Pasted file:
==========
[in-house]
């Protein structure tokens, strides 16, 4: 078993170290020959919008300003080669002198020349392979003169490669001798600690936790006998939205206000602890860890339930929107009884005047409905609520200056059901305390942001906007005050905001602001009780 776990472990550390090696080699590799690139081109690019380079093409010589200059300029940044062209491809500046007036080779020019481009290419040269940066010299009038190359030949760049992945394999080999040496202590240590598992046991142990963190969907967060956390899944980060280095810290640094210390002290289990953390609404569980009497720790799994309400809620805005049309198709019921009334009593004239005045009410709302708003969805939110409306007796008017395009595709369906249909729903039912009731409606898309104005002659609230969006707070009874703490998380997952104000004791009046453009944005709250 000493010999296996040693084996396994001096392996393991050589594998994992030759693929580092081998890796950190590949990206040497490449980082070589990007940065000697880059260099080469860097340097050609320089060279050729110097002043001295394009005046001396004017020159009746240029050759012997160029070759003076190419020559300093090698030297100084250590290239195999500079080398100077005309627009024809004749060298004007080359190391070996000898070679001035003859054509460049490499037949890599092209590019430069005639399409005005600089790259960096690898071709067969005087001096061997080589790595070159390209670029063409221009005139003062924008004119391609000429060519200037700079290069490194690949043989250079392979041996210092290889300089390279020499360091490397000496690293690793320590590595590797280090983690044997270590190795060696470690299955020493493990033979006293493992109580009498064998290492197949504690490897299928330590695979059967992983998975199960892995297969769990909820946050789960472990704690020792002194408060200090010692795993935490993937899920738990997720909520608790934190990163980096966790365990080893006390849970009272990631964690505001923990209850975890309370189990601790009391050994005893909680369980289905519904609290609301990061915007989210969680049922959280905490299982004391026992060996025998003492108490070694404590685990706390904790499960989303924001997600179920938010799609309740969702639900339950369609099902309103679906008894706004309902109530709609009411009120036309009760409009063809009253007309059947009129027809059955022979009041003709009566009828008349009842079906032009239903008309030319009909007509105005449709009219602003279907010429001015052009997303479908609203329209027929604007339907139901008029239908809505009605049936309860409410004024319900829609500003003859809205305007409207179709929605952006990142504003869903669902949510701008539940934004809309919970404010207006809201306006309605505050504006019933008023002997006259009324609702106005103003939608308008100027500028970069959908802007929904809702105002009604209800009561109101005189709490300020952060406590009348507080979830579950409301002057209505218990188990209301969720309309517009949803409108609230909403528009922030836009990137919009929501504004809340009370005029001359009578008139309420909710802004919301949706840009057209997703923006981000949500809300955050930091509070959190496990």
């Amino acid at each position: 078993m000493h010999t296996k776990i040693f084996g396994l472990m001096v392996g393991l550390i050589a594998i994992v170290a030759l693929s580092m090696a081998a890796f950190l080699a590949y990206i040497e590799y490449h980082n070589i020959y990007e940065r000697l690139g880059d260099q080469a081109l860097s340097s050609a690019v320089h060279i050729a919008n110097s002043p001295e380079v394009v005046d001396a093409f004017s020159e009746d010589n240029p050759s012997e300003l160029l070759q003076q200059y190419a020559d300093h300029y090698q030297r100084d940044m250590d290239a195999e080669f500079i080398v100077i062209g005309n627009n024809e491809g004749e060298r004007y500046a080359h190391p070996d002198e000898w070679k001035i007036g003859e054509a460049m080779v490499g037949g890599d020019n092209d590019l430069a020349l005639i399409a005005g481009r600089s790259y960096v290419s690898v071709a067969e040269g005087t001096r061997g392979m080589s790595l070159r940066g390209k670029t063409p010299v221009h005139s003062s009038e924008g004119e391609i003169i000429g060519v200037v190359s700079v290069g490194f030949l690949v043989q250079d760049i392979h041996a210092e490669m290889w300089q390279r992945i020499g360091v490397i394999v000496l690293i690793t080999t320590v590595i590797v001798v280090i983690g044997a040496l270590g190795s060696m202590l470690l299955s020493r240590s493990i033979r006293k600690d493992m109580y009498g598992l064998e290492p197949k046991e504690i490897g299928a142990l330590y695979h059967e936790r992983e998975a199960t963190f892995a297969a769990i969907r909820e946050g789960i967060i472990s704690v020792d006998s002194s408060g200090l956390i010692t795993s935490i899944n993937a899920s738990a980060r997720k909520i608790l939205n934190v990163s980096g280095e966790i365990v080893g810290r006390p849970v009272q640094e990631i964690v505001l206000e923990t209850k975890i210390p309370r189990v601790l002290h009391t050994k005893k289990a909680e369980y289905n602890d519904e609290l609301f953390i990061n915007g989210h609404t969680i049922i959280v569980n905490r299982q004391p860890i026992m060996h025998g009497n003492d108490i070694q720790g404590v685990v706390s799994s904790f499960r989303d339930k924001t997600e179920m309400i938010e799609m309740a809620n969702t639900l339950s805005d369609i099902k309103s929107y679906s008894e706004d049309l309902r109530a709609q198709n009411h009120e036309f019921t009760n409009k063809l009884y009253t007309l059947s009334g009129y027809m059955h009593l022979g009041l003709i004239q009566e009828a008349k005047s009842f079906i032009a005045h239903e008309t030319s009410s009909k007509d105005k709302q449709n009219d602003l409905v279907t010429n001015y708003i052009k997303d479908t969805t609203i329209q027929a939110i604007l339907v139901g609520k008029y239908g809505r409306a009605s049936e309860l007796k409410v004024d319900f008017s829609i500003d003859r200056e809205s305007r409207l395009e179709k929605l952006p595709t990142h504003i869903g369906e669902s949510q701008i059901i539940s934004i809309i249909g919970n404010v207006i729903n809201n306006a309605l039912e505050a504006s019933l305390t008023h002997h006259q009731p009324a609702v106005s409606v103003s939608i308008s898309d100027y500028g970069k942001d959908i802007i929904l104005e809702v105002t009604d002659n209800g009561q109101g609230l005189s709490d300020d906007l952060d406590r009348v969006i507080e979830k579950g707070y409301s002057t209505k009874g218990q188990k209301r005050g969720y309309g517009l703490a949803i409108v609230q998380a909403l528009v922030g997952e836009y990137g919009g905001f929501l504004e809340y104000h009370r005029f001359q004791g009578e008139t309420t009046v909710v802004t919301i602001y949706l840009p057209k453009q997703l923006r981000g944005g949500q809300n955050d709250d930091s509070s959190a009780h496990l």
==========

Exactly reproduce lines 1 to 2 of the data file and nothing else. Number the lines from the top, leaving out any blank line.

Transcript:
[in-house]
């Protein structure tokens, strides 16, 4: 078993170290020959919008300003080669002198020349392979003169490669001798600690936790006998939205206000602890860890339930929107009884005047409905609520200056059901305390942001906007005050905001602001009780 776990472990550390090696080699590799690139081109690019380079093409010589200059300029940044062209491809500046007036080779020019481009290419040269940066010299009038190359030949760049992945394999080999040496202590240590598992046991142990963190969907967060956390899944980060280095810290640094210390002290289990953390609404569980009497720790799994309400809620805005049309198709019921009334009593004239005045009410709302708003969805939110409306007796008017395009595709369906249909729903039912009731409606898309104005002659609230969006707070009874703490998380997952104000004791009046453009944005709250 000493010999296996040693084996396994001096392996393991050589594998994992030759693929580092081998890796950190590949990206040497490449980082070589990007940065000697880059260099080469860097340097050609320089060279050729110097002043001295394009005046001396004017020159009746240029050759012997160029070759003076190419020559300093090698030297100084250590290239195999500079080398100077005309627009024809004749060298004007080359190391070996000898070679001035003859054509460049490499037949890599092209590019430069005639399409005005600089790259960096690898071709067969005087001096061997080589790595070159390209670029063409221009005139003062924008004119391609000429060519200037700079290069490194690949043989250079392979041996210092290889300089390279020499360091490397000496690293690793320590590595590797280090983690044997270590190795060696470690299955020493493990033979006293493992109580009498064998290492197949504690490897299928330590695979059967992983998975199960892995297969769990909820946050789960472990704690020792002194408060200090010692795993935490993937899920738990997720909520608790934190990163980096966790365990080893006390849970009272990631964690505001923990209850975890309370189990601790009391050994005893909680369980289905519904609290609301990061915007989210969680049922959280905490299982004391026992060996025998003492108490070694404590685990706390904790499960989303924001997600179920938010799609309740969702639900339950369609099902309103679906008894706004309902109530709609009411009120036309009760409009063809009253007309059947009129027809059955022979009041003709009566009828008349009842079906032009239903008309030319009909007509105005449709009219602003279907010429001015052009997303479908609203329209027929604007339907139901008029239908809505009605049936309860409410004024319900829609500003003859809205305007409207179709929605952006990142504003869903669902949510701008539940934004809309919970404010207006809201306006309605505050504006019933008023002997006259009324609702106005103003939608308008100027500028970069959908802007929904809702105002009604209800009561109101005189709490300020952060406590009348507080979830579950409301002057209505218990188990209301969720309309517009949803409108609230909403528009922030836009990137919009929501504004809340009370005029001359009578008139309420909710802004919301949706840009057209997703923006981000949500809300955050930091509070959190496990």